30-Day Film Challenge: A Film By Your Least Favorite Director

Day 12
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Night Shift (1982) by El Bicho

Had to think about this a bit, but taking the words "least" and "favorite" into account as opposed to "most despised," I decided to go with Ron Howard. Though I haven't seen all of his directorial efforts, I've enjoyed quite a number of his films (such as Splash, Parenthood, and Apollo 13) and intensely disliked a couple others (The Grinch Who Stole Christmas and A Beautiful Mind).

Yet in all of them I don't get any sense of a personal style while watching his work. He's not an auteur whose imprint on a film is noticable. Other than the appearance of his brother Clint, not sure how anyone could tell a film was Ron's by watching it. I give him credit for not overdirecting, which can ruin a film, but I most enjoy directors being creative with all the tools at their disposal. He barely registers in that regard, appearing to do just enough to shoot a scene, which means that as a director he doesn't draw me to see a film.

For an example of Howard's light touch, Night Shift is a very funny film starring Henry Winkler (Chuck) and Michael Keaton (Bill), in his breakout role, as two NYC morgue workers who become pimps to help out Chuck's prostitute neighbor Belinda (Shelley Long).

The Rock (1996) by Shawn Bourdo

Why is Michael Bay my least favorite director? There are plenty of terrible directors. But there might not be any other director dead or alive that has ruined so many great concepts. I could list out all the disappointment of Armageddon, Bad Boys, and the useless horror remakes that don't push the genre. And I can't even stress how that making a good film of Pearl Harbor should have been a slam dunk and what a huge failure the film ended up as compared to the size of the subject.

The best of the bad bunch is The Rock. As it plays - not a terrible film. Connery and Cage make a good duo. And Bay loves these types of pairings. He succeeds with this because he let's Connery play against his Bond image. You put him in the role of the bad guy initially and then let him change into a Bond-type. Throw in the Ed Harris character and the best of both things happen - Cage becomes just an afterthought.

The film has some great scenes around San Francisco. And the action is Bay-riffically over the top. But his track record of ruining what should be great projects almost overwhelms this good picture by a least favorite director.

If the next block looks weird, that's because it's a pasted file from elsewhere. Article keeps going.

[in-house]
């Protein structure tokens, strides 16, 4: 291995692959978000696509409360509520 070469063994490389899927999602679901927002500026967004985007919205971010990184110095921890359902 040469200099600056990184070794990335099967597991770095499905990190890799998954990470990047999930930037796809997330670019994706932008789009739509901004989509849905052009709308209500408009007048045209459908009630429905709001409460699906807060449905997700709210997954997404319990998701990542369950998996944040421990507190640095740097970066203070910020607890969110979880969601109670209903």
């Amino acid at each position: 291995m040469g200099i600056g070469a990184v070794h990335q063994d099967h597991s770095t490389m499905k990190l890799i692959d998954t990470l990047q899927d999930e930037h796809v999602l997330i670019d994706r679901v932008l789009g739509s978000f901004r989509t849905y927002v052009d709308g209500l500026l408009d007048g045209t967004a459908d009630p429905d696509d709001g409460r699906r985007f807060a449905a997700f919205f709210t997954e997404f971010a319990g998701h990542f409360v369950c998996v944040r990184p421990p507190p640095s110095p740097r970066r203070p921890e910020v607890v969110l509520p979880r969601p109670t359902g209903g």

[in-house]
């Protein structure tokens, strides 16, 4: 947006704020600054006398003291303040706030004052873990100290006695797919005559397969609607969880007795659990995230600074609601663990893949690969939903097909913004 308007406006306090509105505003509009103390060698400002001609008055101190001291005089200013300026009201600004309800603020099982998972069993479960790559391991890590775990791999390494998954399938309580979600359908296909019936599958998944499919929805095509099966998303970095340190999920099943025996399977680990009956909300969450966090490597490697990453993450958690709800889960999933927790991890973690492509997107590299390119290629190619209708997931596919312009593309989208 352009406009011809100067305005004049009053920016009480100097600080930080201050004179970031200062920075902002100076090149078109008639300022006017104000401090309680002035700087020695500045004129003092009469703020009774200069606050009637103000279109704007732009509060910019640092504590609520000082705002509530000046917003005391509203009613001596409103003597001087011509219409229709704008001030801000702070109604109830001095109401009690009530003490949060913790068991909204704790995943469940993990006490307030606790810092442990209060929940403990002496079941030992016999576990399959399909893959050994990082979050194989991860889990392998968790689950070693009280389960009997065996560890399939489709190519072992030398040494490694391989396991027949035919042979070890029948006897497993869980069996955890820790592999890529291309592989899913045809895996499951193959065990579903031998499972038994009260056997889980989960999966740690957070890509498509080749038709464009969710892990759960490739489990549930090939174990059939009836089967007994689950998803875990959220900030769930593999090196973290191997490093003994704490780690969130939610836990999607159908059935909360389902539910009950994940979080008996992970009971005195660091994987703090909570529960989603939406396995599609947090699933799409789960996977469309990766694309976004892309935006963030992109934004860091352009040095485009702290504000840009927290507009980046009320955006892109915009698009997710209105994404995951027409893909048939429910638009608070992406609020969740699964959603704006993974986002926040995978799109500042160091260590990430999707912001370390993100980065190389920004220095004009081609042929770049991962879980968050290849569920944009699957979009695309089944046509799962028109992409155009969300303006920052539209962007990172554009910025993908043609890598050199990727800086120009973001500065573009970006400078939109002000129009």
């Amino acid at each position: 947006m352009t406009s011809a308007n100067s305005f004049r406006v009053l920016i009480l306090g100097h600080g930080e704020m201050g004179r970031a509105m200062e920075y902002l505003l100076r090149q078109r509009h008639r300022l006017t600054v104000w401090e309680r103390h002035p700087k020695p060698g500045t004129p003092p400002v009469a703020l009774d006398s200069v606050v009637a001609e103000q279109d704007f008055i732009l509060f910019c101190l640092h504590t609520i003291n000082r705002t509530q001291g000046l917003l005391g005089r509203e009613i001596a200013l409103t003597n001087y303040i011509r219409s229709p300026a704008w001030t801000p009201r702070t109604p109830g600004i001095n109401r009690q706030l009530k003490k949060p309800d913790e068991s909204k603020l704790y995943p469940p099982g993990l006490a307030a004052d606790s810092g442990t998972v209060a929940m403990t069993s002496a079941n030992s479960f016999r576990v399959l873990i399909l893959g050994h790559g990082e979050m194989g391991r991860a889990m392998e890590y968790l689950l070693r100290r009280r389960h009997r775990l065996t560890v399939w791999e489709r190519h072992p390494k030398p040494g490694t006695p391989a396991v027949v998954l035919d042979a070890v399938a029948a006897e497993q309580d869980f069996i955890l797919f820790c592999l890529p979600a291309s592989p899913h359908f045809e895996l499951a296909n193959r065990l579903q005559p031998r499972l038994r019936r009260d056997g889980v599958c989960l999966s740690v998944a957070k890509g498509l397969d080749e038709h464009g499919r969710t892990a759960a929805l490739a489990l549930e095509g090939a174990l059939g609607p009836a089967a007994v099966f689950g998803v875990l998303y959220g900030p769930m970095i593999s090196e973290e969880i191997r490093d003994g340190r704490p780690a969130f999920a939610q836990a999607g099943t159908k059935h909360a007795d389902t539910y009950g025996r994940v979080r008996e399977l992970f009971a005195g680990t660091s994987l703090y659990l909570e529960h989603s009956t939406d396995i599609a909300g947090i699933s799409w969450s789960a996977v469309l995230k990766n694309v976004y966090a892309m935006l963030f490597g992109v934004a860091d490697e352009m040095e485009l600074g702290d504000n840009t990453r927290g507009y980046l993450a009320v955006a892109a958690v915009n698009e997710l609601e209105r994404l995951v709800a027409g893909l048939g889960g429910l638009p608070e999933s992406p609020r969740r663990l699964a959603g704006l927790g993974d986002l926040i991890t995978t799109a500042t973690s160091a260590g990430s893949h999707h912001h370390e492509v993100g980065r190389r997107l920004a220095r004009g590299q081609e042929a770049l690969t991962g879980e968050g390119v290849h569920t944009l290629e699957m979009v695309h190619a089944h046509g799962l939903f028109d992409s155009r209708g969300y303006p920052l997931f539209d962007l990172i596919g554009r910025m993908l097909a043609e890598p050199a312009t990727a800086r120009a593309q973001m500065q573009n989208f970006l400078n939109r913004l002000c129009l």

Home Alone 3 (1997) by Dusty Somers

Up until 2005, I had seen every film in the Raja Gosnell oeuvre. Maybe that doesn't sound shameful. Trust me, it is. At that point, he'd directed Home Alone 3, Never Been Kissed, Big Momma's House, Scooby Doo and Scooby Doo 2.

Has it gotten better since then? I don't know from personal experience, but I'm going to say Yours, Mine and Ours, Beverly Hills Chihuahua, and the upcoming Smurfs movie haven't really turned the guy around.  

Imagine my shock when my visit to Gosnell's iMDb page revealed that he actually began his career working as an assistant editor on several Robert Altman films (my pick for yesterday's favorite director category). How times change.

I guess I should say a little about the abomination that is Home Alone 3, which ditched a too-old Macaulay Culkin in favor of Alex D. Linz, who has to defend his home from thieves while stuck in bed with the chicken pox or something of that nature. It's a crass recycling of all the bits from the first two movies without the charm of Joe Pesci and Daniel Stern to smooth over the inherent stupidity. And still -- I think I'd rather pop it in before Big Momma's House again. John Whitesell, director of both Big Mommas sequels: You're lucky I didn't see either one of those, because that would have probably been enough to land you here instead.

Transformers: Revenge of the Fallen (2009) by Amanda Salazar

I still wish that I could block out the memory of seeing this movie as it still haunts me today. Now that there is another installment coming out this summer this memory that I so badly want to repress keeps coming up. The film that I am referring to by my least favorite director, Michael Bay, is the second Transformers film, Transformers: Revenge of the Fallen.

I didn't really have that much of a problem with Bay before I saw this film but it took a lot of patience and energy to remain seated in the theater when I saw it a few summers ago. I was offended; I felt like I was being talked down to and scolded for enjoying popcorn-friendly entertainment. I love a good action film and with today's CGI effects my mind continues to be blown away with what filmmakers are capable of doing. Bay decided to take all the cool tricks, all the money that he could muster up and create a schlocky, low-brow film; like he was the bully that stole everyones candy, ate it, and ended up throwing it up in front of us just out of spite.

I don't really feel like explaining the plot because I don't want to give this film any credit for anything but some of its most offensive parts were in the post-production room with questionable stereotypes and very questionable body parts associated with the robots. Megan Fox is a sex toy dangled in front of the camera the entire film, always in center frame and always with her mouth half open. Thanks for giving women any redeemable qualities in the film, Bay. Basically, a director that I might have continued to support for their summer blockbusters reached through the film screen and bitch-slapped me and I am not one to easily forgive and forget.

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